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methods of work #21: Steam bending recurve - FAIL

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Blog entry by Loren posted 321 days ago 1346 reads 0 times favorited 17 comments Add to Favorites Watch
« Part 20: Chair mockup seat/front leg unit Part 21 of methods of work series Part 22: chair spindle repair without disassembly »

Steam bending setup for chair leg. The part fractured so it was a fail, but I learned from it. Doing a recurve bend where the direction of the bend changes is trickier than a regular, U-shaped bend. I’ll try some different approaches but at least I got the spring-back allowance (overbending to compensate) right on the nose with this one.

-- http://lawoodworking.com



17 comments so far

View Jorge G.'s profile

Jorge G.

1526 posts in 1108 days


#1 posted 321 days ago

I don’t see the break. I am surprised it broke since you are using a steel band and shape support, what do you think happened?

-- To surrender a dream leaves life as it is — and not as it could be.

View jap's profile

jap

1226 posts in 687 days


#2 posted 321 days ago


This might help, It is hard for the strap to tension when it is an S curve. http://www.leevalley.com/en/wood/page.aspx?p=42174&cat=1,45866

-- Joel

View Loren's profile

Loren

7435 posts in 2281 days


#3 posted 321 days ago

I just ordered the change of direction unit… they were backordered until
November when I checked last week so I went ahead and tried it using
a setup similar to what Brian Boggs uses with the strap on one side only.

Boggs has the advantage of a lot more experience and better wood
selection resources I suppose.

What went wrong:

- understeaming maybe. I did it for an hour but it looked a little dry to me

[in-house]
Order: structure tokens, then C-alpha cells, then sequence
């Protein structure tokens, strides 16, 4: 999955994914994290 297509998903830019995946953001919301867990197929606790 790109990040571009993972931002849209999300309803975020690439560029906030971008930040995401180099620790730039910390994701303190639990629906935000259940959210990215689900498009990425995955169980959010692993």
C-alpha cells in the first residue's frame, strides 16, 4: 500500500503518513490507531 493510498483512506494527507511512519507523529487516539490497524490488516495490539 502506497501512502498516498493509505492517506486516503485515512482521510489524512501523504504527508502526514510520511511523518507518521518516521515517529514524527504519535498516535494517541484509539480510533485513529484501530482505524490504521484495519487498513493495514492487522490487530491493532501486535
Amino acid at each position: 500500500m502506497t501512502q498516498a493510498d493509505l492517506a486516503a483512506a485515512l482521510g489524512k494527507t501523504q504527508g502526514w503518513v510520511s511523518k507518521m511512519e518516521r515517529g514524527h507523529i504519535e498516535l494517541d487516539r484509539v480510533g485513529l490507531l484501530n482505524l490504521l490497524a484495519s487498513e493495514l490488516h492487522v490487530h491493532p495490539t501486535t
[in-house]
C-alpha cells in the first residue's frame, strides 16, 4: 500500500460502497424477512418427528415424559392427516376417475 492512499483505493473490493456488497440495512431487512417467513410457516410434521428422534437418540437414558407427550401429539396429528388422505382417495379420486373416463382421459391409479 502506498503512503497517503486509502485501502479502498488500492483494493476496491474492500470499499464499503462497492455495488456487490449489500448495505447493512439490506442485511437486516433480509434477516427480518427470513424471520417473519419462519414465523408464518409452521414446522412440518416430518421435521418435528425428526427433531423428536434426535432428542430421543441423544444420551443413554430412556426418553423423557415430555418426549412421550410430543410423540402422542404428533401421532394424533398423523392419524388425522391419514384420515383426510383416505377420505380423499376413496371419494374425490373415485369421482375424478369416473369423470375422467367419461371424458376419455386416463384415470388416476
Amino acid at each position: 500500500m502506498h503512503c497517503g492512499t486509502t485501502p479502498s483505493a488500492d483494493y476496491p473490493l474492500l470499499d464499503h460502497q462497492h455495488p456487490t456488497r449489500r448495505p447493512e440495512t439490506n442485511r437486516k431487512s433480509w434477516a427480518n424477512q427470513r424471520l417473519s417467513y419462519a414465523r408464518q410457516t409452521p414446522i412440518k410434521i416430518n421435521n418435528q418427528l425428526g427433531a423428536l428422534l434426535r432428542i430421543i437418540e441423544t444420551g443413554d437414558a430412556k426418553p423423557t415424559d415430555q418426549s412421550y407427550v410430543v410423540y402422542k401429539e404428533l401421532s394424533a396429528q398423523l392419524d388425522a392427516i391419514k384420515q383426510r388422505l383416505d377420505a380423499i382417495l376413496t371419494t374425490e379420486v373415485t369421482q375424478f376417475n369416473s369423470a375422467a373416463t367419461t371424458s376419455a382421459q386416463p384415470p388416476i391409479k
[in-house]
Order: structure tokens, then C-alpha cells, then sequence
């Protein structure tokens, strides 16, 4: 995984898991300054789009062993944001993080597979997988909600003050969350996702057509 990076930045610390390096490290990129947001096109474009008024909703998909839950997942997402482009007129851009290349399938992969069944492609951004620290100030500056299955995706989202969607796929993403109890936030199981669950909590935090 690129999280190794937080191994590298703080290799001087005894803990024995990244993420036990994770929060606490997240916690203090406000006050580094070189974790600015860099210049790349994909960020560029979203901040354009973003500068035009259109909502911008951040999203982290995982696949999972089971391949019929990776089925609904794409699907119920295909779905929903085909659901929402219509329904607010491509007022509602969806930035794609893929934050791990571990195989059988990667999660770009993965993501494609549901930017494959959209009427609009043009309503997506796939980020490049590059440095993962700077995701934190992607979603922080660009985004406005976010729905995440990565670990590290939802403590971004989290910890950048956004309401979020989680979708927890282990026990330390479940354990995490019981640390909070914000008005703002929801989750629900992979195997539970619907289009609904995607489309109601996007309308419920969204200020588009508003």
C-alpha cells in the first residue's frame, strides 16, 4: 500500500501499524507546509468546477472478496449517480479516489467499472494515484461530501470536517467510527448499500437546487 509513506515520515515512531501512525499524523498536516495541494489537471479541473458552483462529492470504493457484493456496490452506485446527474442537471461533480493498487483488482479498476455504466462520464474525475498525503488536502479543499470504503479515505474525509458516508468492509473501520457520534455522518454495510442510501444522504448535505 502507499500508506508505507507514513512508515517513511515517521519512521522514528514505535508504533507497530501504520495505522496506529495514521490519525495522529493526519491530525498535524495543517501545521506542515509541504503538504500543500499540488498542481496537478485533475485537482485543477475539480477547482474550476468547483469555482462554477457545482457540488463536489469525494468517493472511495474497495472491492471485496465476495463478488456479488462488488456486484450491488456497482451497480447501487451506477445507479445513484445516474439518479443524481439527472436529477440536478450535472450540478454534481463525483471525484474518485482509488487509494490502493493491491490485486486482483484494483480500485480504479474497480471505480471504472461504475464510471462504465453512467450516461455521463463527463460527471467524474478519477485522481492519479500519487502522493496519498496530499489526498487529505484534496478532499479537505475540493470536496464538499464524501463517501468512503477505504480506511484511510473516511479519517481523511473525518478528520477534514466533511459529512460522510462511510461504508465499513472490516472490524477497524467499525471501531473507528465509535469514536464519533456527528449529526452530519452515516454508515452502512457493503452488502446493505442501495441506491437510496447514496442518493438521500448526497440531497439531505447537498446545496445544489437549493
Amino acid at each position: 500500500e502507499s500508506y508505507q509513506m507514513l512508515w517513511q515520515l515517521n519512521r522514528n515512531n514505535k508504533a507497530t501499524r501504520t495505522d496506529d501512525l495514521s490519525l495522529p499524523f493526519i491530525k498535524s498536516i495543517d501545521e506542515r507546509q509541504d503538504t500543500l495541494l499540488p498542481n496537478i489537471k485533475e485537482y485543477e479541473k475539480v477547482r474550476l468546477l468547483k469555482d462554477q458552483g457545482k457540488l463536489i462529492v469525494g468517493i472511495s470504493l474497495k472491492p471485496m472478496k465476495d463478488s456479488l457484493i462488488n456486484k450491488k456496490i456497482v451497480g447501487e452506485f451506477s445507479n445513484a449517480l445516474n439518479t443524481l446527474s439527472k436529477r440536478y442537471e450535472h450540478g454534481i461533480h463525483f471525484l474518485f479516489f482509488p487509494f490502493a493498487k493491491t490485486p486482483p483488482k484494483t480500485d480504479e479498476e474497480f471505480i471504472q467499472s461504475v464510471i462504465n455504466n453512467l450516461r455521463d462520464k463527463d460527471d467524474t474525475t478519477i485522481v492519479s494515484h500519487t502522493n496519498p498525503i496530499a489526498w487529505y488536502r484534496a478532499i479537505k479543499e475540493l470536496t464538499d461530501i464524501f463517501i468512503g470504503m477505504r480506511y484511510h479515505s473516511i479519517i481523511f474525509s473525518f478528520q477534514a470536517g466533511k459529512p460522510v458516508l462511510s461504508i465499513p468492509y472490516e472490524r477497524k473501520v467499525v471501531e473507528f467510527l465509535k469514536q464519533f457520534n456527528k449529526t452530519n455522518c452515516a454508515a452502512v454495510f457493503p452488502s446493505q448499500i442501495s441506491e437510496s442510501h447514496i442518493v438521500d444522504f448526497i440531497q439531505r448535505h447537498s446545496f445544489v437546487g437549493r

based on previous parts I have bent successfully into other shapes.

- runout maybe… just a bad piece to bend.

- not working fast enough, probably. Since I’d never done this shape
before I didn’t know what it would be like and by the time I got
to the bottom part of the bend the wood was cooling off.

- I started with the wood clamped in the strap, but when I applied
the big C-clamp, it pulled away from one end without my expecting
it too. I hadn’t thought to watch for the wood shortening in the
bend as in a usual bend the end stops get tighter as the bend
progresses and the screw has to be loosened a bit as you go to
complete the bend. In this case it should have been tightened as
I cranked the c-clamp, then probably loosened as the second bend
progressed.

-- http://lawoodworking.com

View cathyb's profile

cathyb

757 posts in 1877 days


#4 posted 320 days ago

You might want to consider bent lamination. I always bend my back rest with that technique. No drama.
Just a thought…..
Best of luck to you.

-- cathyb, Hawaii, www.cathyswoodworking.com

View Monte Pittman's profile (online now)

Monte Pittman

13825 posts in 971 days


#5 posted 320 days ago

You do great work. I am learning greatly from your work.

-- Mother Nature created it, I just assemble it. - It's not ability that we often lack, but the patience to use our ability

View badcrayon's profile

badcrayon

33 posts in 454 days


#6 posted 320 days ago